What is rice idli? This is a tasty rice cake with Indian descent perfect for breakfast and snacks. Find out how to cook idli rice in this new post.
What is Rice Idli?
It first came from South India where people eat it for breakfast and due to its savory taste; it then became a popular light meal across the country. You can find different versions of idli rice sold in the streets of India and even as far as Sri Lanka.
Because food is the best and fastest traveler, idli is now becoming a famous rice recipe around the world. Wherever you find Indian and Asian restaurants, you will surely see dishes with idlis or just idli rice.
Is Idli Healthy?
Idli is made from a specialized mold and usually eaten along with chutney, vegetable stew, and other flavorful toppings. Most people eat it for breakfast or as a snack, and even as a light lunch or dinner.
These rice cakes are healthy and can be packed as your snacks at work or at school or wherever you think you might feel hungry. No need to drop by a café and bite a muffin or donut, idli will be the best alternative and good for your health.
Protein, Carbohydrates, and Fiber
Adults need at least 50 grams of protein; men need 28 – 34 grams of fiber and women at least 22 – 28 grams of fiber, and 225 grams of carbohydrates on a daily basis.
One rice idli gives you 2 grams of protein 8 grams of carbohydrates and 2 grams of dietary fiber which is a notable amount protein, fiber, and carbohydrates. You can substitute rice idli with bread for a healthier breakfast alternative.
Vitamins and Minerals
Men need 8mg of iron and women need 18mg of iron every day. One idli can provide 1mg of iron, calcium, potassium, folate, and vitamin A. 25% of the iron comes from the rice and most of it comes from the black lentils.
We know that iron keeps our blood oxygenated and plays an important role in any diet.
Fat, Calories, Sodium and Cholesterol
Great news for those who are trying to lose weight! Idli contains 0 fats, therefore, no saturated fat and no cholesterol. One idli contains 39 calories a minimal amount in compared to a healthy 2,000 calorie diet.
Each idli contains about 65mg of sodium which is a good way to prevent high blood pressure and other cardiovascular diseases.
How to Cook Idli
Preparing rice idli is easy and does not need any sophisticated ingredients and equipment. What you need is patience and passion as it takes around 8-12 hours soaking time.
You only need 2 important ingredients in making rice idli: Rice and Black Lentils.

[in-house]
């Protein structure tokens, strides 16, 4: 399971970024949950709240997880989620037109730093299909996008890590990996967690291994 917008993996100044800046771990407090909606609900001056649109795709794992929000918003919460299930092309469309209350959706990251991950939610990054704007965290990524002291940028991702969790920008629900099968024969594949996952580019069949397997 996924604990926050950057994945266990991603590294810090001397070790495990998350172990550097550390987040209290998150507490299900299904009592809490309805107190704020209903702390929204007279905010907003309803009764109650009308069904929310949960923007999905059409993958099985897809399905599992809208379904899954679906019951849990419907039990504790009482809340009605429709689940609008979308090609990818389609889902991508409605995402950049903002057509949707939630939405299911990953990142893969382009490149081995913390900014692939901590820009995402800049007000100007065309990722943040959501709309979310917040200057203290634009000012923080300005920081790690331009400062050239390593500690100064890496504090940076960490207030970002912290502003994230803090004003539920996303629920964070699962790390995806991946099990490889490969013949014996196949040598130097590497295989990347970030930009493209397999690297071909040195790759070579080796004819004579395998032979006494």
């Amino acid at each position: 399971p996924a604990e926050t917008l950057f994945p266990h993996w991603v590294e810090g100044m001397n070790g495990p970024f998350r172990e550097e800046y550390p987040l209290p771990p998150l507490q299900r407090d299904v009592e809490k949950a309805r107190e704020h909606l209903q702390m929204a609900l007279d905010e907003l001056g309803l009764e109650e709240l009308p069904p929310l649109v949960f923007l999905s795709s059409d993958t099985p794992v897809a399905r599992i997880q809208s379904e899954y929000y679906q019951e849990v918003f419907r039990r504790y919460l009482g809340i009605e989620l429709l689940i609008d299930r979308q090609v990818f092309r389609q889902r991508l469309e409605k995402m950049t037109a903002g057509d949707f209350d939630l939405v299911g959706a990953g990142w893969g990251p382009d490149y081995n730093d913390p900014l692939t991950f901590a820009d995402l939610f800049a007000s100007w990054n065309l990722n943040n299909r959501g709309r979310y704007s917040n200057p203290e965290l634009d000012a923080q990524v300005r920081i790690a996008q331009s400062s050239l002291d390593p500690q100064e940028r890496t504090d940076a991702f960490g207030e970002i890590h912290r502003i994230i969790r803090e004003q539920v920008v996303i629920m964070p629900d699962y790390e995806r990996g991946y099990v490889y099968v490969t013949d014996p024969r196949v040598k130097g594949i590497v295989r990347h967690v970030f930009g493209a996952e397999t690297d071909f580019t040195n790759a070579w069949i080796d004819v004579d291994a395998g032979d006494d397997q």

You can easily purchase black lentils from Asian supermarkets and soak it in water overnight to allow the seeds to ferment before grinding.
What Kind of Rice to Use?
The best rice to use for idli is parboiled rice. We know that parboiled rice is rice grains that were partially boiled while inside the husk to keep the nutrients in.
If parboiled rice is not readily available, you may use any short-grain variety and even brown rice. However, brown rice takes longer to cook compared to white rice.
- 4 cups Parboiled rice
- A cup of black lentils (black gram and skinless)
- 2 teaspoons salt
- A teaspoon of fenugreek seeds
- 4 cups water for soaking
- 2 cups fresh water for fermenting
Making the Batter:
- The first thing to do is to wash both the rice and the lentils thoroughly
- Soak the lentils along with the fenugreek seeds and also soak the rice. Use separate bowls for each and let it sit for about 2 hours. Add more water in the lentils as they double their sizes when soaked.
- Drain all the waters from rice and lentils but keep the water from the lentils.
- Grind the lentils finely into a paste
- Grind the rice coarsely. You may add little water if needed
- Mix both the ground rice and lentils together with the fenugreek seeds and salt
- Set inside a preheated oven at 200° for about 8 minutes to allow fermentation
Making the Idli:
- Wipe your idli pan with ghee or vegetable oil and spoon a generous amount of the batter into the pan. Fill the round surfaces but do not overfill
- Let it steam for about 12 minutes
- Remove the idli from the pans using a spatula or bread knife
Check out this video tutorial for a better way to cook rice idli:
You may use a blender to achieve the consistency of the rice and lentils batter. Modern grinders may work but there are tendencies that you may over-grind the batter and will not produce a fluffy idli.
For a healthier option, you can consider cooking brown rice. However, if you are using brown rice, you need to soak the grains for about 4-6 hours.
Ready-made Idli Batter
If you are too busy at work but craves for some idli snacks, then you may also purchase ready-made idli batter at many Asian groceries. However, consider that ready-made idli batters contain preservatives and added fermented products such as citric acid and other leavening chemicals.
If we take a closer look at other rice recipes around the world, we will be surprised at how amazingly people in different cultures cook rice. After all, rice is still the queen among grains. There are so much more to discover about rice.
Like the rice idli, who would have thought you can make rice cakes that are so tasty and healthy at the same time? Have you tried eating rice idli? Do you some idli versions to share with us? Comment us below and we would love to try!